Psoriasis and Heart Disease: What You Need to Know
Psoriasis is an immune-mediated condition that often shows up on the skin in the form of dry, scaly patches, although depending on the type of psoriasis, there may also be other visible symptoms. Because these skin and nail symptoms are the most obvious, psoriasis is often misunderstood, misdiagnosed, and undertreated. However, it can also put those who have it at a greater risk for heart disease, arthritis, and depression.
Fortunately, there have been exciting advancements in the way we are able to treat psoriasis, sometimes even allowing for 100 percent clearance. Read on to learn more about the different types of psoriasis and the new treatment options that you may want to talk to your doctor about.
Types of Psoriasis
Psoriasis happens when your body’s immune system mistakenly signals your skin to produce skin cells too rapidly, which then build up on the surface of your skin and form dry, flaky patches. Because this is an immune-related disease, psoriasis is not contagious (American Academy of Dermatology).
There are five different types of psoriasis, and a person may have symptoms of one or more of the following:
- Plaque: Plaque psoriasis is the most common type and is characterized by dry, scaly patches of skin that may be itchy and painful.
- Guttate: Characterized by small dot-like lesions, guttate psoriasis is the second most common type and usually starts in childhood.
- Inverse: Inverse psoriasis appears on the skin as large red patches in areas like the armpits, behind the knees, and around the groin. Most people with this type also have symptoms of another type of psoriasis.
- Pustular: This type typically occurs on the hands and feet and is characterized by small white pustules, or non-infectious blisters.
- Erythrodermic: Only about three percent of people with psoriasis have erythrodermic psoriasis, and this type is the most severe. It can cause itchy and painful redness all over the body, and often occurs when plaque psoriasis is unstable and left unmanaged (National Psoriasis Foundation).
More Than Skin Deep
Although the symptoms of each of the five types of psoriasis are quite visible on the skin and nails, these are not the only health concerns for those with this condition. One important study found a link between the severity of psoriasis and increased risk of aortic inflammation, which is a precursor to atherosclerosis (Dermatology Times). This condition is caused by plaque buildup along artery walls, which creates a narrowed channel through which blood can flow. Thus, atherosclerosis can lead to serious medical concerns like heart attack and stroke (National Heart, Lung and Blood Institute).
In addition to an increased risk for cardiovascular disease, psoriasis can also lead to a particular type of arthritis known as psoriatic arthritis, or PSA, as well as metabolic syndrome, depression and a lowered quality of life. For this reason, it’s important that physicians take a comprehensive approach to treating psoriasis and better managing its symptoms.
Cutting-Edge Psoriasis Medications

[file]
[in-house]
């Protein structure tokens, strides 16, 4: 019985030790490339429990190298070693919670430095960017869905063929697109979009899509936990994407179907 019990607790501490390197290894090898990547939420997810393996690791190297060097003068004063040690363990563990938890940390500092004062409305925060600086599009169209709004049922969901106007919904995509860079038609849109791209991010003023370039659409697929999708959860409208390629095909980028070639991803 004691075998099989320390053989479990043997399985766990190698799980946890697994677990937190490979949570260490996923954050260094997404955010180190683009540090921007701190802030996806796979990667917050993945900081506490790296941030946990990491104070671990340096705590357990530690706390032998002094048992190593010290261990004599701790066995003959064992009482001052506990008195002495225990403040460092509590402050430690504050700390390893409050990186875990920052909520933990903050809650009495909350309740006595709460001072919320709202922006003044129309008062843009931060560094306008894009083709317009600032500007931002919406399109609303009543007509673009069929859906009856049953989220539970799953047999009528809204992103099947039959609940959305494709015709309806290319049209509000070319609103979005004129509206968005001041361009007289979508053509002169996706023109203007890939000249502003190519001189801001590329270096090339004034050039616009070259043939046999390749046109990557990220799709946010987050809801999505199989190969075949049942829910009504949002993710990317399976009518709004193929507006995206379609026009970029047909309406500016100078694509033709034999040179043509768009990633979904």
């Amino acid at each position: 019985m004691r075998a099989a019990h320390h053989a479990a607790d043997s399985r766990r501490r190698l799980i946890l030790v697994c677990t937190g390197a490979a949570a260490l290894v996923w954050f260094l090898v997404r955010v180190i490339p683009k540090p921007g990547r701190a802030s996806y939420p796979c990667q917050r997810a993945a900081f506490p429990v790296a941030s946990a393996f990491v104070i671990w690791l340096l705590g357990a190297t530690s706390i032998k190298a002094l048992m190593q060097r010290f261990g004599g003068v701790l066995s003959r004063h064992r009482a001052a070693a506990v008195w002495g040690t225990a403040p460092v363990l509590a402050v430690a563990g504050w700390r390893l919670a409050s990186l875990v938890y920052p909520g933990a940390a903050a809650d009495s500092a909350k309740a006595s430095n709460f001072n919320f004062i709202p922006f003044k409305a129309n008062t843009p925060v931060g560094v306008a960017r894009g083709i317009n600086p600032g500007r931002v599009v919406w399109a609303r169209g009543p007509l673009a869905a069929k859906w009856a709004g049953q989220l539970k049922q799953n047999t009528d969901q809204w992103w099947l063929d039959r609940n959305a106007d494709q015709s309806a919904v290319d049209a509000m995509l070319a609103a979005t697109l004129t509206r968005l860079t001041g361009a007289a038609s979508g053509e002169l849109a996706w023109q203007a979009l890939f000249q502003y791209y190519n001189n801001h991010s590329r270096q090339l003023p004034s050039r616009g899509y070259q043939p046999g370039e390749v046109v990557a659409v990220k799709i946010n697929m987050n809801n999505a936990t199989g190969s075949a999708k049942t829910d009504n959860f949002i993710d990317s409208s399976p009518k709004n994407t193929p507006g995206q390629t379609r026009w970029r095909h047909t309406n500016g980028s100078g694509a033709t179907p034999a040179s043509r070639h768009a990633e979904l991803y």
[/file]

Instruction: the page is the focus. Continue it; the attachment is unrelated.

In the past, various topical treatments like steroid ointments, vitamin C creams, and light treatments have been used to help improve psoriasis symptoms, but these tend to be messy or time-consuming. Other options, like methotrexate and oral steroids came along with horrible side effects, making those options undesirable as well.
In the past decade, however, psoriasis treatment has dramatically changed, and many cutting-edge medications have been developed to help treat the underlying immune system defects, rather than just address superficial skin symptoms. The four main categories of these drugs are:
- IL-17 inhibitors- these include Taltz (ixekizumab) and Cosentyx (secukinumab)
- Anti-TNF- these include Humira (adalimumab) and Enbrel (etanercept)
- IL-12 and IL-23 inhibitors- Stelara (ustekinumab)
- Phosphodiesterase inhibitor- Otezla (apremilast)
If you have psoriasis, it’s crucial that you see a dermatologist who specializes in this condition and has experience properly treating it. Dr. Brian Morrison MD is a Voluntary Assistant Professor at the University of Miami, where he teaches medical residents about these new psoriasis treatments. According to Morrison, “Psoriasis is far more treatable than in the past, with numerous great options that can result in almost 100 percent of clearance.”
Your dermatologist can accurately assess your skin and underlying psoriasis symptoms to custom-tailor a treatment approach that will make the most sense for you. Because psoriasis is much more than a dry skin condition, don’t let it go untreated, especially with so many advanced medications now available.
Dr. Leslie Baumann, M.D. and her team at Baumann Cosmetic Dermatology believe in proof, not promises. World-recognized for both cosmetic and general dermatology, our treatment strategies rely exclusively on evidence-based, scientifically verified products and procedures that promote skin health and a natural appearance. We combine effective medical procedures with individualized instruction on proper skincare, nutrition, supplementation and lifestyle in order to maximize the health of the skin and body as a whole while minimizing the effects of aging. For more, visit Dr. Baumann’s blog for daily updates Monday through Friday, or inquire about an appointment through Derm.net.